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Rebels and Yanks

By May 27, 2016 6 Comments


Chickamauga was a very costly Confederate victory. The total of 16,000 Union casualties was second only to the Battle of Gettysburg that summer, but the Confederate Army lost even more–18,000. No matter. After significant defeats at Gettysburg and Vicksburg, for a moment in time, the Rebel army could hold their heads high after Chickamauga, the huge battle (the Rebel line stretched out for 15 miles) just south of Chattanooga. 

But then came Lookout Mountain, a huge, little win “above the clouds” for the Feds, and then Missionary Ridge, where an odd unplanned assault that probably shouldn’t have happened, miraculously evolved into the Union rout it became. Soon enough, Sherman would begin his fiery march through the heart of Dixie. 

Regretfully, I’m sure, Confederate General Braxton Bragg assigned Major General Patrick Cleburne (an immigrant, by the way) to basically stall what he knew would be the imminent Federal advance that would follow the railroad through the Ringgold Gap, a narrow span of bottom land between White Oak Mountain and Taylor’s Ridge. Cleburne’s assignment was really nothing more: allow Bragg to get his legs beneath him after the stinging losses he and the Rebels had just suffered.

Patrick Cleburne was no fool. He scouted the area himself late at night, then deployed his 4000 troops as stealthily as he could, tucking them in around every nook and cranny to await the Union advance. Think of it this way: the line of Union forces is marching four abreast. It’s November, and it’s cold, and it’s sickeningly muddy. What’s more, everyone–Feds and Rebs–have been through hell in the last month already, losses have been awful, almost lethal. No one was expecting resistance. Sherman’s “March to the Sea” didn’t start with great ceremony, but already there at Ringgold Gap, the Union army ran into significant fireworks.

The numbers are telling. Cleburne’s four thousand bravely held off the Union’s fifteen. It was, for the moment, an unmistakable Rebel victory, even if the Union advance, not to mention the direction of the war, was only temporarily sidelined.

Today if you want to do some shopping in the town of Ringgold, Georgia, you head on down to Cleburne Mall because the Irish commander is a war hero. His statue graces a commemorative park along Hwy. 72, the very route the Union Army took when it ran into withering fire from Cleburne’s deftly placed troops and batteries. Hard as it is to believe Cleburne had been in this country for less than 20 years when he won a significant victory along the tracks here. But in Ringgold, as you can imagine, he’s a hero.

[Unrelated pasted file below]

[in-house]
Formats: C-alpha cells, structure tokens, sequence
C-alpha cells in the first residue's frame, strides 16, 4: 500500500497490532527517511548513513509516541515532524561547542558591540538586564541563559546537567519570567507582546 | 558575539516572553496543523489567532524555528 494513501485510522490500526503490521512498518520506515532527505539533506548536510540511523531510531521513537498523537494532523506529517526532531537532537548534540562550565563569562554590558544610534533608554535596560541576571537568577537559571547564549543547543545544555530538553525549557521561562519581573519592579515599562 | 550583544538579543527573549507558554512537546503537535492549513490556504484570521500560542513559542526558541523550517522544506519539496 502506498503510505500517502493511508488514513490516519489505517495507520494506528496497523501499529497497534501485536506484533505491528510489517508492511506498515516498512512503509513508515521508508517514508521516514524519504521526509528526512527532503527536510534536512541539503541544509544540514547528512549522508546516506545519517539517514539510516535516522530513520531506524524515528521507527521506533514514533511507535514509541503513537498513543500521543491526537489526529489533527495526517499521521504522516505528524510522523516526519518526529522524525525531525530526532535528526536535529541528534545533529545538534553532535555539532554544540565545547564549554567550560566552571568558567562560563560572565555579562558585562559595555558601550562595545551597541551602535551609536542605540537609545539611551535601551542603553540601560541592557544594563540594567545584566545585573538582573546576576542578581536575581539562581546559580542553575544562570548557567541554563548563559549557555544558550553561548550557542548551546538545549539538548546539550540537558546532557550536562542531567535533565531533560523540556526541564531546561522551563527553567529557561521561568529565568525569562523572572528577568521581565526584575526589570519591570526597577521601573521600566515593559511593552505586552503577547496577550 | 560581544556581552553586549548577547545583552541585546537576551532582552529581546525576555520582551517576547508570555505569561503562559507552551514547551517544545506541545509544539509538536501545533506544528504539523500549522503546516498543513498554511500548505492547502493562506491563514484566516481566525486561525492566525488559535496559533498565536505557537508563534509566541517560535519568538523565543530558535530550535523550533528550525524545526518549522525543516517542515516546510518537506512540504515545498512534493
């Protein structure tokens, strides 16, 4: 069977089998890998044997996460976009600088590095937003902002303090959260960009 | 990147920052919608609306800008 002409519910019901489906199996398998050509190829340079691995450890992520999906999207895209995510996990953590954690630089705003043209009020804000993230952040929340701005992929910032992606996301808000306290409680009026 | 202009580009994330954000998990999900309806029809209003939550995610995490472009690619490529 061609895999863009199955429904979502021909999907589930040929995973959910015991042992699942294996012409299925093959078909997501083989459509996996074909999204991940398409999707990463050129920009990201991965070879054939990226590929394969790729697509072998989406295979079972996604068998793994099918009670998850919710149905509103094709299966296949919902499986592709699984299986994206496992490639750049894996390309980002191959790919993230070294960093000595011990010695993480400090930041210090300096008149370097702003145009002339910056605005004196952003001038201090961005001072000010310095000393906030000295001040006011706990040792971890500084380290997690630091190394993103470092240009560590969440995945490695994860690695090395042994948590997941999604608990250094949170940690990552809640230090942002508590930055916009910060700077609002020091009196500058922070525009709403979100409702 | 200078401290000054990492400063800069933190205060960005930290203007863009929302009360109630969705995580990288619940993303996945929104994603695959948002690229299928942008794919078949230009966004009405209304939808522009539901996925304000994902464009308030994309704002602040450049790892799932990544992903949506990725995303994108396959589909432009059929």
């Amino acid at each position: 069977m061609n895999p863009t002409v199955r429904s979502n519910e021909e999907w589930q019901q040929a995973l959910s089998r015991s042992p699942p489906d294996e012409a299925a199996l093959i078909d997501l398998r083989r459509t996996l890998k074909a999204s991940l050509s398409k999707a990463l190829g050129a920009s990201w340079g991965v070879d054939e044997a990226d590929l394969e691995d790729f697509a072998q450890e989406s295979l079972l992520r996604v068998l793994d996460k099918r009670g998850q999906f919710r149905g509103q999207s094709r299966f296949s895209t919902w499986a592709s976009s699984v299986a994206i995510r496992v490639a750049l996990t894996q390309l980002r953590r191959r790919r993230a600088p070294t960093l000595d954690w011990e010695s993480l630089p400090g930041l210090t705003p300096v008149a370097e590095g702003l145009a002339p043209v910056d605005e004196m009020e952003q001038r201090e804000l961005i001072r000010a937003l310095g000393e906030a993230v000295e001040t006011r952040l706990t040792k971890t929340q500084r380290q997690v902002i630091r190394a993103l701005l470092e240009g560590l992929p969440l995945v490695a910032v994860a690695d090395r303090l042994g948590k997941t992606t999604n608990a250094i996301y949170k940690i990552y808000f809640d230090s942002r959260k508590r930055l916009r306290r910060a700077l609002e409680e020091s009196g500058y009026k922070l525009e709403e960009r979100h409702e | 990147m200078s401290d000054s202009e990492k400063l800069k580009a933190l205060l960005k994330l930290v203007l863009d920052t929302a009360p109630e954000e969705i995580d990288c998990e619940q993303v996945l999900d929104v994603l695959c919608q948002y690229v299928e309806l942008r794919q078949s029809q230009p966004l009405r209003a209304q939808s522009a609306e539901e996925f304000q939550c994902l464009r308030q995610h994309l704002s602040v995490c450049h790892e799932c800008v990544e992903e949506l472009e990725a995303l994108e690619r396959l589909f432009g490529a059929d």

On April 27, 2011, a rare EF-4 tornado formed over Catoosa County, Georgia and stayed on the ground for fifty miles, ripping through the town of Ringgold, Georgia, where seven people died. It did immense damage and laid waste an old cemetery right there along Hwy. 72, where ancient stones tumbled and fences around grave sites got themselves hideously twisted. 

Five years later, someone still mows the lawn in that cemetery. It’s not a weed patch, not totally unkempt. Still, the place could use some elbow grease and a little TLC. Stones are down and scattered, but there’s a memorial there that’s unmistakable from the road out front, and it’s intent is pure and sure and loyal. Look for yourself.


 The flags are brand new, still crisp enough not to have torn or shredded in the wind. They’re here and they’re elsewhere on graves throughout. 

I’m not interested in casting aspersions, but it’s clear that what matters to the residents of Ringgold and Ringgold Gap is the identification of these graves with the noble cause of the Confederacy, more at least than the concern some have for whose bones may be lying beneath the stones. I’ve walked though in dozens of cemeteries in this country, several in Europe, seen hundreds–maybe thousands–of American flags on grave sites, including the flag on my father’s. But I’d never seen the Rebel flag adorn a grave before, never seen a stone marked “CSA.”

Okay, I admit it. It was a bit startling to this Yankee, given the outcry over the stars and bars in South Carolina and the fact that Gov. Nikki Haley signed a bill taking the Rebel flag down from the State House after the murders in church at Charleston. The fresh clean flags in that scattered Ringgold cemetery seemed an outright statement of rebellion 150 years after Appomattox.